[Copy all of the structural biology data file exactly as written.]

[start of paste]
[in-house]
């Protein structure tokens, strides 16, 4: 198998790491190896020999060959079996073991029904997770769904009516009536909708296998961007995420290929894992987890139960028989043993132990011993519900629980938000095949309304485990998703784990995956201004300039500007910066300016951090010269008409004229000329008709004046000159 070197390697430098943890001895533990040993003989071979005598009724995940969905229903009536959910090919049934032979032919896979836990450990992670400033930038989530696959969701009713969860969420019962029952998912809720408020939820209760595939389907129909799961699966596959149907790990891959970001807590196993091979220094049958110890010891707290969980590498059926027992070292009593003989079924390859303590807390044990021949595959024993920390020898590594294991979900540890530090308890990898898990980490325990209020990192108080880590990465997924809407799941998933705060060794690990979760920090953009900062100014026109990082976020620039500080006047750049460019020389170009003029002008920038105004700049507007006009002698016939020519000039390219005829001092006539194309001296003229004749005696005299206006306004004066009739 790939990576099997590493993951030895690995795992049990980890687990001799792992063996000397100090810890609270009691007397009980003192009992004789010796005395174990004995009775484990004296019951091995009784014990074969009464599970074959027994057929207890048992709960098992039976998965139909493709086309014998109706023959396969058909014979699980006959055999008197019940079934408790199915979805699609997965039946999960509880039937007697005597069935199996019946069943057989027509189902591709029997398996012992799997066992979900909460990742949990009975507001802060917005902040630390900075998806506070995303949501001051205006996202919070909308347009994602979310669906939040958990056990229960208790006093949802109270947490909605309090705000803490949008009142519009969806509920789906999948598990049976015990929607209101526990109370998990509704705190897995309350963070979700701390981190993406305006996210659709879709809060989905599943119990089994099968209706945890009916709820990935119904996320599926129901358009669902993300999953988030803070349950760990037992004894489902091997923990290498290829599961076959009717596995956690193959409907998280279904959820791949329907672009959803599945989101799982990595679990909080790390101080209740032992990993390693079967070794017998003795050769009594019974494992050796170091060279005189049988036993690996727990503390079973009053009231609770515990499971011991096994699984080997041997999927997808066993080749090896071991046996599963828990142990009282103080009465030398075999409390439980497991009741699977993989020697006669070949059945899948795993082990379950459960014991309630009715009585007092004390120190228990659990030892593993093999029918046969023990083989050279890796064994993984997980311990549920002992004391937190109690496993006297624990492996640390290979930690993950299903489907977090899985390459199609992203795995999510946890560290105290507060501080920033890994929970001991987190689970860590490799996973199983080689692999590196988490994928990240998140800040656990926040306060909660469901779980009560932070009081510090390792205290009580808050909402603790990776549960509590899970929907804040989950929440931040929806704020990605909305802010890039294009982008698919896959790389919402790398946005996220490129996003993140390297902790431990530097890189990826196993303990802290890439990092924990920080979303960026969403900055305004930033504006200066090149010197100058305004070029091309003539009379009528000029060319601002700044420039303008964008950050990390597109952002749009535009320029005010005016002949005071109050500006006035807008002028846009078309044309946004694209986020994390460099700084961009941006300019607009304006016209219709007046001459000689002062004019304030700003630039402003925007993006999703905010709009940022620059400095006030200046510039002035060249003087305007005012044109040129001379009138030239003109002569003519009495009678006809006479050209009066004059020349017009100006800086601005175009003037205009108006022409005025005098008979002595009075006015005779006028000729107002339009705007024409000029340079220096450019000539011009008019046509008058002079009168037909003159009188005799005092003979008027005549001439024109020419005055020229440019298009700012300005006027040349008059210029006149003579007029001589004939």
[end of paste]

[in-house]
């Protein structure tokens, strides 16, 4: 198998790491190896020999060959079996073991029904997770769904009516009536909708296998961007995420290929894992987890139960028989043993132990011993519900629980938000095949309304485990998703784990995956201004300039500007910066300016951090010269008409004229000329008709004046000159 070197390697430098943890001895533990040993003989071979005598009724995940969905229903009536959910090919049934032979032919896979836990450990992670400033930038989530696959969701009713969860969420019962029952998912809720408020939820209760595939389907129909799961699966596959149907790990891959970001807590196993091979220094049958110890010891707290969980590498059926027992070292009593003989079924390859303590807390044990021949595959024993920390020898590594294991979900540890530090308890990898898990980490325990209020990192108080880590990465997924809407799941998933705060060794690990979760920090953009900062100014026109990082976020620039500080006047750049460019020389170009003029002008920038105004700049507007006009002698016939020519000039390219005829001092006539194309001296003229004749005696005299206006306004004066009739 790939990576099997590493993951030895690995795992049990980890687990001799792992063996000397100090810890609270009691007397009980003192009992004789010796005395174990004995009775484990004296019951091995009784014990074969009464599970074959027994057929207890048992709960098992039976998965139909493709086309014998109706023959396969058909014979699980006959055999008197019940079934408790199915979805699609997965039946999960509880039937007697005597069935199996019946069943057989027509189902591709029997398996012992799997066992979900909460990742949990009975507001802060917005902040630390900075998806506070995303949501001051205006996202919070909308347009994602979310669906939040958990056990229960208790006093949802109270947490909605309090705000803490949008009142519009969806509920789906999948598990049976015990929607209101526990109370998990509704705190897995309350963070979700701390981190993406305006996210659709879709809060989905599943119990089994099968209706945890009916709820990935119904996320599926129901358009669902993300999953988030803070349950760990037992004894489902091997923990290498290829599961076959009717596995956690193959409907998280279904959820791949329907672009959803599945989101799982990595679990909080790390101080209740032992990993390693079967070794017998003795050769009594019974494992050796170091060279005189049988036993690996727990503390079973009053009231609770515990499971011991096994699984080997041997999927997808066993080749090896071991046996599963828990142990009282103080009465030398075999409390439980497991009741699977993989020697006669070949059945899948795993082990379950459960014991309630009715009585007092004390120190228990659990030892593993093999029918046969023990083989050279890796064994993984997980311990549920002992004391937190109690496993006297624990492996640390290979930690993950299903489907977090899985390459199609992203795995999510946890560290105290507060501080920033890994929970001991987190689970860590490799996973199983080689692999590196988490994928990240998140800040656990926040306060909660469901779980009560932070009081510090390792205290009580808050909402603790990776549960509590899970929907804040989950929440931040929806704020990605909305802010890039294009982008698919896959790389919402790398946005996220490129996003993140390297902790431990530097890189990826196993303990802290890439990092924990920080979303960026969403900055305004930033504006200066090149010197100058305004070029091309003539009379009528000029060319601002700044420039303008964008950050990390597109952002749009535009320029005010005016002949005071109050500006006035807008002028846009078309044309946004694209986020994390460099700084961009941006300019607009304006016209219709007046001459000689002062004019304030700003630039402003925007993006999703905010709009940022620059400095006030200046510039002035060249003087305007005012044109040129001379009138030239003109002569003519009495009678006809006479050209009066004059020349017009100006800086601005175009003037205009108006022409005025005098008979002595009075006015005779006028000729107002339009705007024409000029340079220096450019000539011009008019046509008058002079009168037909003159009188005799005092003979008027005549001439024109020419005055020229440019298009700012300005006027040349008059210029006149003579007029001589004939």